psychonaut writes "Blogger DoctorBeet discovered that his new LG television was surreptitiously sending information about his TV viewing habits, as well as the names of the files he watched on removable media, to LG's servers. There is an undocumented setting in the TV configuration which supposedly disables this behaviour, but an inspection of the network traffic between the TV and the Internet showed that the TV continues to send the data whether or not the setting is disabled. DoctorBeet contacted LG, but they shrugged the matter off, saying that it's a matter between him and the retailer he bought the TV from."
Hugh Pickens DOT Com writes "The Boston Globe reports that the pending use of GPS tracking devices, slated to be installed in Boston police cruisers, has many officers worried that commanders will monitor their every move. Boston police administrators say the system gives dispatchers the ability to see where officers are, rather than wait for a radio response and supervisors insist the system will improve their response to emergencies. Using GPS, they say, accelerates their response to a call for a shooting or an armed robbery. 'We'll be moving forward as quickly as possible,' says former police commissioner Edward F. Davis. 'There are an enormous amount of benefits. . . . This is clearly an important enhancement and should lead to further reductions in crime.' But some officers said they worry that under such a system they will have to explain their every move and possibly compromise their ability to court street sources. 'No one likes it. Who wants to be followed all over the place?' said one officer who spoke anonymously because department rules forbid police from speaking to the media without authorization. 'If I take my cruiser and I meet [reluctant witnesses] to talk, eventually they can follow me and say why were you in a back dark street for 45 minutes? It's going to open up a can of worms that can't be closed.' Meanwhile civil libertarians are relishing the rank and file's own backlash. 'The irony of police objecting to GPS technology for privacy reasons is hard to miss in the aftermath of United States v. Jones,' says Woodrow Hartzog. 'But the officers' concerns about privacy illustrate just how revealing GPS technology can be. Departments are going to have to confront the chilling effect this surveillance might have on police behavior.'"
langelgjm writes "As /. reported, last Thursday Wikileaks released a draft text of the intellectual property chapter in the Trans-Pacific Partnership Agreement. Since then, many commentators have raised alarm about its contents. But what happens when you mix the leaked text together with Perl regular expressions and R's network analysis packages? You get some neat visualizations showing just how isolated the United States is in pushing for extreme copyright and patent laws."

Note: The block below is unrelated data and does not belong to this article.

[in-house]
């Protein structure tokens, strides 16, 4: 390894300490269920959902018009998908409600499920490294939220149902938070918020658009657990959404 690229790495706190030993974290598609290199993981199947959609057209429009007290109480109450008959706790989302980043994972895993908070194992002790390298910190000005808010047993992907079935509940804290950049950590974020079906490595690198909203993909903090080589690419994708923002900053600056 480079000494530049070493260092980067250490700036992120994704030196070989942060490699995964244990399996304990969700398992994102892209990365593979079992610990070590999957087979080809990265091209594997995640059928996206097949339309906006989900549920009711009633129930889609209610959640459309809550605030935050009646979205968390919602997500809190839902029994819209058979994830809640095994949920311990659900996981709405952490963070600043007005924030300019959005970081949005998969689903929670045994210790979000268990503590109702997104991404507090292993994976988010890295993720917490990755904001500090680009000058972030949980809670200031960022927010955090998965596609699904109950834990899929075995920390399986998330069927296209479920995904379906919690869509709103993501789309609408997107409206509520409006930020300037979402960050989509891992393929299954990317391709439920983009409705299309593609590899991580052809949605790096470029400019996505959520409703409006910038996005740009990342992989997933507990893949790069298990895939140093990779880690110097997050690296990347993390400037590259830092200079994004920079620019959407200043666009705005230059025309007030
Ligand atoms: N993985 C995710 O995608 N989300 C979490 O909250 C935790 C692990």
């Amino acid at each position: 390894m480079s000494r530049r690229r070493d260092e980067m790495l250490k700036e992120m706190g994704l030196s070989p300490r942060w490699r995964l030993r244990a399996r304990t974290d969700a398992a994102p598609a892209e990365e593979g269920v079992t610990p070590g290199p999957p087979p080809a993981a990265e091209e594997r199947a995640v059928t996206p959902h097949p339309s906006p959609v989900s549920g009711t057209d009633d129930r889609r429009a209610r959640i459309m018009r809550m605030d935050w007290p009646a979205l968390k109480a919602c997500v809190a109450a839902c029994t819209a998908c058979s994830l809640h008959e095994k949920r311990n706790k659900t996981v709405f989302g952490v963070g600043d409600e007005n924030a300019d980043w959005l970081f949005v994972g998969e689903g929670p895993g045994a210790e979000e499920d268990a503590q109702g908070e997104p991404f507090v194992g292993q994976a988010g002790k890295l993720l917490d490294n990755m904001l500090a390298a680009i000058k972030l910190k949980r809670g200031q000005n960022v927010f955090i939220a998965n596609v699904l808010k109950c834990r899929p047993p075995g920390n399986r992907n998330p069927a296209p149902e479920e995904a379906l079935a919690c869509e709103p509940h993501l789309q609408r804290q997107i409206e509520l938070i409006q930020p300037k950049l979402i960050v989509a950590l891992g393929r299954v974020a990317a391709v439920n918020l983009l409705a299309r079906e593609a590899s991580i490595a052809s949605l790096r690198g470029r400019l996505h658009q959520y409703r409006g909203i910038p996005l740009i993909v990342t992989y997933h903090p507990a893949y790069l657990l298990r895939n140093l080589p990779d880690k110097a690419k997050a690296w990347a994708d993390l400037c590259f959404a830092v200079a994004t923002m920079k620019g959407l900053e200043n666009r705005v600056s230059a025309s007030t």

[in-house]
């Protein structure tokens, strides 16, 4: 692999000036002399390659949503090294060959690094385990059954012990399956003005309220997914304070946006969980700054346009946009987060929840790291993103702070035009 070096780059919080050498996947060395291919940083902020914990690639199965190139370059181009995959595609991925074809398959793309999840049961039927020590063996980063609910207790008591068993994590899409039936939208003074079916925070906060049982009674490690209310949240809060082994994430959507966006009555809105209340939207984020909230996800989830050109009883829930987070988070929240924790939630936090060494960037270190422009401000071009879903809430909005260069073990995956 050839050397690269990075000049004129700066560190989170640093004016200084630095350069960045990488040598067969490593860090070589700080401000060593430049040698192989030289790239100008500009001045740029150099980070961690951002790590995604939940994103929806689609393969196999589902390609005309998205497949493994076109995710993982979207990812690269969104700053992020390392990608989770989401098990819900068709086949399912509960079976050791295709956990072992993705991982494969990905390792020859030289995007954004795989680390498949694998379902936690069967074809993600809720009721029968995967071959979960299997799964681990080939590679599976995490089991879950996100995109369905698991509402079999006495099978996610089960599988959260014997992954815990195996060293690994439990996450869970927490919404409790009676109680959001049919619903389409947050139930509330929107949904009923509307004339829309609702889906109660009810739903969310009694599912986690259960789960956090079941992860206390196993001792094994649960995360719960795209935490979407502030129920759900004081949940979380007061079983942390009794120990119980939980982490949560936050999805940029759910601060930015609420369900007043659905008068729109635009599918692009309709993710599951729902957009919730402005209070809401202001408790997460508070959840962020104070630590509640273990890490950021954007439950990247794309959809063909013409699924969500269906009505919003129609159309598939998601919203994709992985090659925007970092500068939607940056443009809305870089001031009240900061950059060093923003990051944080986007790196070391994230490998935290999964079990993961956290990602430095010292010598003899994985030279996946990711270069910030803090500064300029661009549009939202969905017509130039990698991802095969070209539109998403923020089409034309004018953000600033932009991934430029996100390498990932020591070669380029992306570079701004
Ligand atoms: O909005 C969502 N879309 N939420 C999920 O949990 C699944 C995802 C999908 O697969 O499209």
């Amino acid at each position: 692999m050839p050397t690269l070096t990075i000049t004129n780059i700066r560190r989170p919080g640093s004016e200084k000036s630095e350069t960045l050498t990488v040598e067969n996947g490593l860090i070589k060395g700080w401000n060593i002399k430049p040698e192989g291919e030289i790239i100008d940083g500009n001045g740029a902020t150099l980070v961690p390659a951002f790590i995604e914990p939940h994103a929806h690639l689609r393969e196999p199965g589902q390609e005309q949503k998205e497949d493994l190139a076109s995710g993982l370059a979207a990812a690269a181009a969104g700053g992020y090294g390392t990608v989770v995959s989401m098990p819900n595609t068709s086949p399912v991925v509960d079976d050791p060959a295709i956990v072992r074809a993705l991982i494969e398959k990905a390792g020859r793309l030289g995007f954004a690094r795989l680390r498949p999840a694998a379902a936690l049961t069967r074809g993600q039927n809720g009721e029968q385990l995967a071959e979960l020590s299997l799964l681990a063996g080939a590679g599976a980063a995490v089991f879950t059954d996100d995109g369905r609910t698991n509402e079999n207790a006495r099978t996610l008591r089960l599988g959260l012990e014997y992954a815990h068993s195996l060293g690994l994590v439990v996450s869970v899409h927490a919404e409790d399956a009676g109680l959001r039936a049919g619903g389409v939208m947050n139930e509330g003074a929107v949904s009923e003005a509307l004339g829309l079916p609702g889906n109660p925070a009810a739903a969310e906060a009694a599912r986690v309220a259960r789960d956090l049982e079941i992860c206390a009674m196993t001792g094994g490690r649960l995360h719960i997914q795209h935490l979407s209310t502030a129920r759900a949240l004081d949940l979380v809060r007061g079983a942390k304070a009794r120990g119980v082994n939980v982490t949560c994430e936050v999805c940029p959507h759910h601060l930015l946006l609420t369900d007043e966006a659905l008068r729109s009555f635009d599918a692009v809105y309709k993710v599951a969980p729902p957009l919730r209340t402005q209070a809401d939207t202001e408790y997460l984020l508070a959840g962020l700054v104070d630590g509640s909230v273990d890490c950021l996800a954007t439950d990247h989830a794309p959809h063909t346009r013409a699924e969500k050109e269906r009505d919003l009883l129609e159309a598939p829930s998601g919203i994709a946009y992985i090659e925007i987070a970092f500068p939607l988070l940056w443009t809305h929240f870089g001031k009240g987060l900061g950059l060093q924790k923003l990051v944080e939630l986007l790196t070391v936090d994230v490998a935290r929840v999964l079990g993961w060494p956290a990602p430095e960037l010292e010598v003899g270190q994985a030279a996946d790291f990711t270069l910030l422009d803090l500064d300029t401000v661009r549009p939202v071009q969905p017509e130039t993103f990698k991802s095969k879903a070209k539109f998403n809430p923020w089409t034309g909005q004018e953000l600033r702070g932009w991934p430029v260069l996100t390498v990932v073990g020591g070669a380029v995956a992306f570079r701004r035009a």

An anonymous reader writes "Users of Silverlight, Microsoft's answer to Adobe Flash, are in danger of having malware installed on their computers and being none the wiser, as an exploit for a critical vulnerability (CVE-2013-0634) in the app framework has been added to the Angler exploit kit. The vulnerability could allow remote code execution if an attacker hosts a website that contains a specially crafted Silverlight application that could exploit this vulnerability and then convinces a user to view the website. The attacker could also take advantage of compromised websites and websites that accept or host user-provided content or advertisements." You'd think something like Silverlight would automatically upgrade itself.
Daniel_Stuckey writes "Congress held its first-ever hearing on virtual currencies this afternoon, and it may have been the best PR boost bitcoin's had yet. The tone at the hearing held before the Senate Homeland Security and Government Affairs Committee was overwhelmingly positive as the panel weighed the risks of the technology that grew out of the criminal underbelly of the web, with the potential economic value of the now-booming futurist money. The prevailing sentiment over the two-hour deep dive into the pros and cons of the digital coins boils down to this: We need to uphold America's position as center of technical innovation by welcoming the new currency—but that that can't be done without government safeguards and regulations." SonicSpike wrote in with a link to another report in Bloomberg. The Federal Reserve has no plans to regulate Bitcoin (lacking regulatory authority), but the SEC chair wrote "Regardless of whether an underlying virtual currency is itself a security, interests issued by entities owning virtual currencies or providing returns based on assets such as virtual currencies likely would be securities and therefore subject to our regulation."